Alaskan Huskies – Breed Information

The Alaskan Husky is an actual breed of dog. The problem is, each line of Alaskan Husky can be different than another. Alaskan Huskies are a dog developed to run fast pulling a sled. Most are bred to be able to stand the cold weather of Alaska or other colder States and other Counties.

What are the breeds used to make up an Alaskan Husky Dog? Whatever the particular person breeding them wanted to use, and many folks are still working on their mix to perfect the dogs or create a faster dog. Many Alaskan Huskies, if not most, have a bit to more than a bit of wolf lines bred into them too.

We have been around many, thousands of Alaskan Huskies at Sled Dog Races and other dog events. For the most part, and of course there are exceptions to the rule, they are not a dog you want your child, small dog or cat or even other small animals around. The Alaskan Huskies will see the smaller animals as prey…that means food. They are not usually a dog that is too friendly with strangers either. It is not that they are necessarily mean, they are just different and not easily read by strangers, therefore can be a problem.

Dave once owned several Alaskan Huskies. They were his first Sled Dog Racing breed. Again, and I am still looking, but I believe we lost all of the photos of Dave’s dog in moving and or the black mold we had in our home in WI. I just hate that we lost so many photos and records and books and more.

Since the Alaskan Husky is not, what they called a, Fixed Breed, meaning that they breed true to breed, (in size and build and or color, as well as temperament) and since they are barely being Registered by Large and Recognizable Registration Clubs, I can hardly tell you to buy books and read up on the breed. I would certainly NEVER recommend an Alaskan Husky for someone that lives in the city. I would NOT recommend an Alaskan Husky to someone that has never owned or trained a dog before. I surely would not recommend an Alaskan Husky to someone that has not owned and trained a dog or Northern Heritage. This breed is not for everyone. This breed, in my opinion, is not for most. The breed is a working breed, it NEEDS, as in MUST HAVE a job, a purpose, or it creates it’s own.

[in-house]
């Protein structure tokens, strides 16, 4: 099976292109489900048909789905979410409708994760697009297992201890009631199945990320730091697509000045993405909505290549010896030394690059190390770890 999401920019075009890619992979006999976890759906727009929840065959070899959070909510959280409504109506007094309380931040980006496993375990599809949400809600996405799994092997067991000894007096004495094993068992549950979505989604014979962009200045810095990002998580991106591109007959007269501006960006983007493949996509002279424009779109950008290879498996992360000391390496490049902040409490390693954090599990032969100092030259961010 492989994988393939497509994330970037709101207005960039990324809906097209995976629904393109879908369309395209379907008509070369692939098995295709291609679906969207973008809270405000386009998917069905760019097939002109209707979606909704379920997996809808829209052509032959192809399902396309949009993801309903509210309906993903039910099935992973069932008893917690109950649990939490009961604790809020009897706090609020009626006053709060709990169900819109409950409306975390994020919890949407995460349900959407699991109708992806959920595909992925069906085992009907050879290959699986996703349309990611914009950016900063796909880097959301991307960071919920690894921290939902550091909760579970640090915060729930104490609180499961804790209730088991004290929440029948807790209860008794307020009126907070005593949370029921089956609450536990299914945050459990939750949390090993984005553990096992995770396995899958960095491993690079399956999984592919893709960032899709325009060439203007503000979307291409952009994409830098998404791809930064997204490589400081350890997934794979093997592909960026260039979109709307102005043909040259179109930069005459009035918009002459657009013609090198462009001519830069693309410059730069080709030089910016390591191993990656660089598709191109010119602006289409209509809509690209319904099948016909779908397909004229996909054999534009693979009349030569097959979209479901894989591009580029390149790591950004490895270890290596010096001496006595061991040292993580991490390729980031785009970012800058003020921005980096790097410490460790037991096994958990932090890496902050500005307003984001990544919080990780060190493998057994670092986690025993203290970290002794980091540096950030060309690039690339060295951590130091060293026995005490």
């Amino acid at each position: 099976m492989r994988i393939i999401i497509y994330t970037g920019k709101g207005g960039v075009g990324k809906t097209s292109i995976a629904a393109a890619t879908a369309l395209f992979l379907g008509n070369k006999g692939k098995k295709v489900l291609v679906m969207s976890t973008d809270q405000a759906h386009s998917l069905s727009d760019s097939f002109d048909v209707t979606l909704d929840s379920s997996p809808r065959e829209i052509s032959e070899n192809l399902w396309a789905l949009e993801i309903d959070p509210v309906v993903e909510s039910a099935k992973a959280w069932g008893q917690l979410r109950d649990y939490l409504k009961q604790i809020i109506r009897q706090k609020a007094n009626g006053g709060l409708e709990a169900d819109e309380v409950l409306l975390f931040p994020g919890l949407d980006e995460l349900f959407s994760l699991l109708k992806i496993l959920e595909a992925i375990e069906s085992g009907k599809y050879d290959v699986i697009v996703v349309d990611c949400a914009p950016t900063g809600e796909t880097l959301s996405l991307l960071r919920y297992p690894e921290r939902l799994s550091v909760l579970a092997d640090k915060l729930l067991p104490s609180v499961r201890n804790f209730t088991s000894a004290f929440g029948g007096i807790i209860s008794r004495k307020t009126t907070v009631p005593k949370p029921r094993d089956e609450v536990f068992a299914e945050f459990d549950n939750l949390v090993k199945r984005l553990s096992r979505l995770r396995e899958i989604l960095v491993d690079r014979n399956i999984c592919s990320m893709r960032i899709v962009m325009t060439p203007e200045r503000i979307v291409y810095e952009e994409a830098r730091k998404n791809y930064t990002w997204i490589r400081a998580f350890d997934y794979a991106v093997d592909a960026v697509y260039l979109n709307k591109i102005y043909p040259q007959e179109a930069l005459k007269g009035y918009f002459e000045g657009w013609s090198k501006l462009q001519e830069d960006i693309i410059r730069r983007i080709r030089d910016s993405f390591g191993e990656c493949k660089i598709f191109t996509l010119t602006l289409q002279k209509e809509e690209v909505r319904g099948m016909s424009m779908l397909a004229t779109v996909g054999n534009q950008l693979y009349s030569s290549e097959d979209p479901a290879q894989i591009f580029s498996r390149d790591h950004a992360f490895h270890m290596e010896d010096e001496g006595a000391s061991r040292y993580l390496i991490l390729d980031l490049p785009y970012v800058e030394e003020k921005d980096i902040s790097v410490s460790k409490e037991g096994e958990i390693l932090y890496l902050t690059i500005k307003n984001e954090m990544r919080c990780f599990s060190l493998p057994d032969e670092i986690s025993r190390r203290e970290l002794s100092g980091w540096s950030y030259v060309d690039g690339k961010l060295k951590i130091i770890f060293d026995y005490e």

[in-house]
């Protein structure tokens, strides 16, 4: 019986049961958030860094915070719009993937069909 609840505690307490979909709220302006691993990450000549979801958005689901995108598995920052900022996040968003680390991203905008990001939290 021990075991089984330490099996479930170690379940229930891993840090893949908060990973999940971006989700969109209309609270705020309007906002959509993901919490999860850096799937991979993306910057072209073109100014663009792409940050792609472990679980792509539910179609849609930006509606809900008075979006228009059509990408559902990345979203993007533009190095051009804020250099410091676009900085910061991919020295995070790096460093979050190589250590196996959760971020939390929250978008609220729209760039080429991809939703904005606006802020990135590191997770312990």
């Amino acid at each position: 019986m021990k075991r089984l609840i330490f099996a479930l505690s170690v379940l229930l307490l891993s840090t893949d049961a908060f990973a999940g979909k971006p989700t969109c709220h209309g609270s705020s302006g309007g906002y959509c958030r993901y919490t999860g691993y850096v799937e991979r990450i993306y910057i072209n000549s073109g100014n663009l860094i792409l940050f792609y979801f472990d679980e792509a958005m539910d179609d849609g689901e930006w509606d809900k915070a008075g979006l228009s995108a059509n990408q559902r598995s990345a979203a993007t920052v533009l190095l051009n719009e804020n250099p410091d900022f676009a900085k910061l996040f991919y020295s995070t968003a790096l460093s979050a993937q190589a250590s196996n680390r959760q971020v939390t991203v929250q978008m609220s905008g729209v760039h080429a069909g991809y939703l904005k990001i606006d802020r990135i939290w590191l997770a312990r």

All Alaskan Huskies share certain qualities, many of them still do fall primarily into the Husky category, occasionally even Alaskan Husky Dog Team resembling the village dogs. They all are an amazing lot of dogs living in an amazing environment with an unusual lot of dog lovers who love to hit the trail and get a run in. They leap and bark, scream and lunge into their harnesses. I tend to prefer dogs who resemble Village Dogs as much as possible, especially from the great Yukon River villages, from both here in Alaska and in British Columbia. Now days its rare to hear a musher exclaim that a dog is “Villagey” or, an Native Elder tell me that a dog is “Old Timey”. Those old dogs were really something in their ability to work in a variety of different applications. And they were indigenous to this great land. An animal shaped by great amounts of time and isolation, which was still the product of natural selection, an animal that tribal people and nature had already perfected for this extreme climate and cultural life. I strive to protect that ideal in my dogs, how much I am succeeding would take a detailed genetic and archeological study.